Romania beat Israel’s Hungary 2-1 and qualified for the 2024 European Football Championship, which will take place in Germany between June 14 and July 14 next year.

It is Romania’s sixth appearance at the Euro after the editions of 1984, 1996, 2000, 2008 and 2016. The “Tricolori” missed the appearance at the last edition of the EC, the one from 2020, held in 2021 due to the pandemic, even though they played matches in Bucharest as well.

Originally a much more difficult tournament in the early stages than the World Cup, where the number of teams was greater, the Euros have become much more accessible in recent years. Practically, in the last 50 years, the number of teams has increased six times (from 4 to 24).

Here are 5 milestones in the history of the national team’s participation in the European Football Championships.

1. I missed the first six tournaments, but I ticked off a “quarter”

The longest period in which Romania did not participate in the final Euro tournaments was from the start of the competition, from 1960, until 1984. That means six tournaments (1960, 1964, 1968, 1972, 1976, 1980).

It should be noted, however, that only four teams qualified for the first five of them, playing in the semi-final – final system.

Even though we did not actually go to a final tournament, we came very close to the semi-finals in 1972. After a preliminary group won against Czechoslovakia, Wales and Finland, Romania advanced to the play-off against Hungary, a kind of quarter-final.

After two matches ended in a draw, 1-1 and 2-2, the Romanians traveled to Belgrade for a replay on neutral ground. It was 2-1 for Hungary at the Partizan Stadium after an 89th-minute winning goal by István Szőke.

2. Gică Hagi, the only one with three tournaments

The first qualification came in 1984, when the “tricolors”, with a 19-year-old Hagi, participated in only the second tournament with 8 teams.

They drew only once, 1-1 with Spain, and lost against West Germany (1-2) and Portugal (0-1).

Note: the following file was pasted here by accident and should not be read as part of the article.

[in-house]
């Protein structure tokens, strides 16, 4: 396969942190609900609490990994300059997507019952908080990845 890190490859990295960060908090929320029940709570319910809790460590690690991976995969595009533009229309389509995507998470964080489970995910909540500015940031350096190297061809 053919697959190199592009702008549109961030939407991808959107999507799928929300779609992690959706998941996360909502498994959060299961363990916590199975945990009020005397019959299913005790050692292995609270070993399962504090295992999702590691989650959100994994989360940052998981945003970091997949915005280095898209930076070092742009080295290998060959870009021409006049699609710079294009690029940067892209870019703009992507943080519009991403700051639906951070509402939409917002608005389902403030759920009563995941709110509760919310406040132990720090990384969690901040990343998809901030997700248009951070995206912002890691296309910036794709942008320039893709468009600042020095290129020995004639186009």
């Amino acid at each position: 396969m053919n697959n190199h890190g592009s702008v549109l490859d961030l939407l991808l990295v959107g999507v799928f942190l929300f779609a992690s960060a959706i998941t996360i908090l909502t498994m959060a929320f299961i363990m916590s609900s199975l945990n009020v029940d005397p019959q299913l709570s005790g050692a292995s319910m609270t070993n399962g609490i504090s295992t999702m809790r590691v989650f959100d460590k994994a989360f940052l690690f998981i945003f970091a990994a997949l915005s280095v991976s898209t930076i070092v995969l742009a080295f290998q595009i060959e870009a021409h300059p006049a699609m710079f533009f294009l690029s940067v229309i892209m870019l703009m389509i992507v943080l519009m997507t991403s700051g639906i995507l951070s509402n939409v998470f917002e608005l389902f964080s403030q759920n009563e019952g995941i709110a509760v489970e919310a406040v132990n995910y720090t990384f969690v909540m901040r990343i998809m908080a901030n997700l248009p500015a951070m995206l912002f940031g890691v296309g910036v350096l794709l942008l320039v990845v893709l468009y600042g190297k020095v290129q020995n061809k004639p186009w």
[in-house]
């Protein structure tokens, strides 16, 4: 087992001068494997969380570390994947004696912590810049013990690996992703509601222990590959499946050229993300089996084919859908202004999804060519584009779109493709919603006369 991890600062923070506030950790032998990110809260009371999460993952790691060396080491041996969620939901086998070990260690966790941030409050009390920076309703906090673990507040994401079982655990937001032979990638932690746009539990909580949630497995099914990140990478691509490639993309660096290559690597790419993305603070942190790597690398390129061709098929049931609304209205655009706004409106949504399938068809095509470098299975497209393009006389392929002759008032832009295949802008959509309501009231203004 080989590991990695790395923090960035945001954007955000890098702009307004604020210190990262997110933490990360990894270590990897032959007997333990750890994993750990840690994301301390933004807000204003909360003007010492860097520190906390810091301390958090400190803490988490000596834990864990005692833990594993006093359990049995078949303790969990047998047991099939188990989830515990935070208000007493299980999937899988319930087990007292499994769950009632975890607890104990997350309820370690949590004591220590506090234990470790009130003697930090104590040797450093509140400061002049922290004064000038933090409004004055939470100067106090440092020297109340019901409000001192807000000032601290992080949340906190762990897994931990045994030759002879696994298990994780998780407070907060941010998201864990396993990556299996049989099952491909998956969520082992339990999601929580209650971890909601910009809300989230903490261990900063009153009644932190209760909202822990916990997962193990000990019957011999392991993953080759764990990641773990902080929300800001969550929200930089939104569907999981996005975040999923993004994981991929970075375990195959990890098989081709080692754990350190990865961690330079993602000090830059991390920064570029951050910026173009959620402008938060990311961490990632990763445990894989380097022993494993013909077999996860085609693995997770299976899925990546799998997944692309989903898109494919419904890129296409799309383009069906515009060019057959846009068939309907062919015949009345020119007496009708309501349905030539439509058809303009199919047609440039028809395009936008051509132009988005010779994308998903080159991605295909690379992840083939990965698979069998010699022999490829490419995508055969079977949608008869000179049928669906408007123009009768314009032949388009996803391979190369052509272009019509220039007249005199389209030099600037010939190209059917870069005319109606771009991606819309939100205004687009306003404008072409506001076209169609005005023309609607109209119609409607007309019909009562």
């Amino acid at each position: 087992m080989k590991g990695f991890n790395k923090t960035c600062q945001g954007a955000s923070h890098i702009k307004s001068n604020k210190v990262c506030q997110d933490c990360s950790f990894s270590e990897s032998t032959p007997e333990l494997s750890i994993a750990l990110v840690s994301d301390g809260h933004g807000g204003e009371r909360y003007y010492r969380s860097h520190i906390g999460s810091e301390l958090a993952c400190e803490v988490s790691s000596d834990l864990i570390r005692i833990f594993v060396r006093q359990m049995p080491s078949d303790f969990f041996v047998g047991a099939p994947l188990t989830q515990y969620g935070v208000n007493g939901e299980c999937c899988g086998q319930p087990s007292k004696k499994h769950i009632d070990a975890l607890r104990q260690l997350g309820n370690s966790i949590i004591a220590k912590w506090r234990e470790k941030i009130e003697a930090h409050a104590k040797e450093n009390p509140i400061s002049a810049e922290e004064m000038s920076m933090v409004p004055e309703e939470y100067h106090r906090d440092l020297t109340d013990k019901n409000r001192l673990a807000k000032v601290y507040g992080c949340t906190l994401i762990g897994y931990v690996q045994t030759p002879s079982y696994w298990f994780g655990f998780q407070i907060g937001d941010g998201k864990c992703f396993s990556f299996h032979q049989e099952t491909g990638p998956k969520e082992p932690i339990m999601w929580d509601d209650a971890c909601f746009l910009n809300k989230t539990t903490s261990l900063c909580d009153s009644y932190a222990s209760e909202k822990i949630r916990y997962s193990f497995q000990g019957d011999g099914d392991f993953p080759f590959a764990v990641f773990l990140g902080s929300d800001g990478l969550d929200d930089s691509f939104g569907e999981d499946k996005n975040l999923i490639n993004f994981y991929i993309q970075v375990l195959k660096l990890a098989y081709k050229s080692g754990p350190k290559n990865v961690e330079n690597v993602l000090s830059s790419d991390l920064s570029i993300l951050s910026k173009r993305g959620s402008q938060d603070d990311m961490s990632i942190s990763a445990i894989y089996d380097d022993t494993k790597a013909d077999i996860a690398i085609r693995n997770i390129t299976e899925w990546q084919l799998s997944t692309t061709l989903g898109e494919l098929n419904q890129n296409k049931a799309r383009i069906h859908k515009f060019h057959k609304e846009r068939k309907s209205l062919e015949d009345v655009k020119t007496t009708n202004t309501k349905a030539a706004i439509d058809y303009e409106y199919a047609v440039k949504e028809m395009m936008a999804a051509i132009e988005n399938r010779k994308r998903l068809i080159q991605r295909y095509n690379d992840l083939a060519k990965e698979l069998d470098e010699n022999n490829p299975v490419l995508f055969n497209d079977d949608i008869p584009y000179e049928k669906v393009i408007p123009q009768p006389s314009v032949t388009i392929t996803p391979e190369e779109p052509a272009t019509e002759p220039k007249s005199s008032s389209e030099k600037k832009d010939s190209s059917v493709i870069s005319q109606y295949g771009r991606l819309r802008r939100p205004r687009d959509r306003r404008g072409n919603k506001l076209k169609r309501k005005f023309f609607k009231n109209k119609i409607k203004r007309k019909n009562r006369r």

In the match against Spain, Ladislau Bölöni became Romania’s first scorer at a final tournament of the European Championship.

Hagi did not score, but he would mark two more final tournaments, the one in 1996 and the one in 2000. He is still the only Romanian with three Euro tournaments.

3. The worst ranking, in 1996. But also a phantom goal

The European Championship of the Golden Generation was, paradoxically, the weakest for Romania. Paradoxical because the “tricolors” were coming from the best performance in history, a quarter-final at the World Championship in the United States – 1994.

In 1996, Romania lost all three matches at the Euro and scored only one goal, Răducioiu against Spain (1-2).

In the second stage of the groups, the “tricolors” were defeated by Bulgaria. Still at the limit, 0-1. A match in which Dorinel Munteanu scored a valid goal, a ball that bounced off the crossbar beyond the goal line and returned to the field. Without VAR, the referee let the game continue.

4. We have only one win from 16 matches and 10 goals in 5 tournaments

A sad reality: in the five tournaments so far, Romania has only one success. In 15 matches!

A victory recorded at Euro 2000. In the very last match of the group, the “tricolors” led (1-0) and then turned back England, managing to beat 3-2. The winning goal, scored by Ionel Ganea, came from a converted penalty in the 89th minute.

Practically, almost a third of the 10 goals scored by Romania in Euro history came in this match.

The same tournament also recorded two other firsts: it was the first time Romania ticked off two Euro tournaments in a row. And the first time he left the group.

However, Italy did not take pity on us. 2-0 and a red card received by Hagi which also meant his last game for the national team. Reaching the final, the Italians would be defeated by France.

5. The last two tournaments, at indigo: good start, weak finish

The last two final tournaments had similar developments. Romania started well against France (0-0 in 2008, 1-2 in 2016, with a late goal scored by Payet in the opening match in Paris).

A draw followed, 1-1, against Italy in 2008 and against Switzerland in 2016. In the first situation, Mutu missed a penalty that would have meant the qualification of the “tricolors” in the “quarters”.

Both in 2008 and 2016, the “tricolors” got stuck in the final match. Already qualified Netherlands managed us a 2-0 sec (2008), while Albania made the surprise in 2016 (0-1). A result that eliminated both teams.

Romania’s last two goals at the Euro were scored by Bogdan Stancu, both from the penalty spot. The last goal in action, Mutu’s against Italy.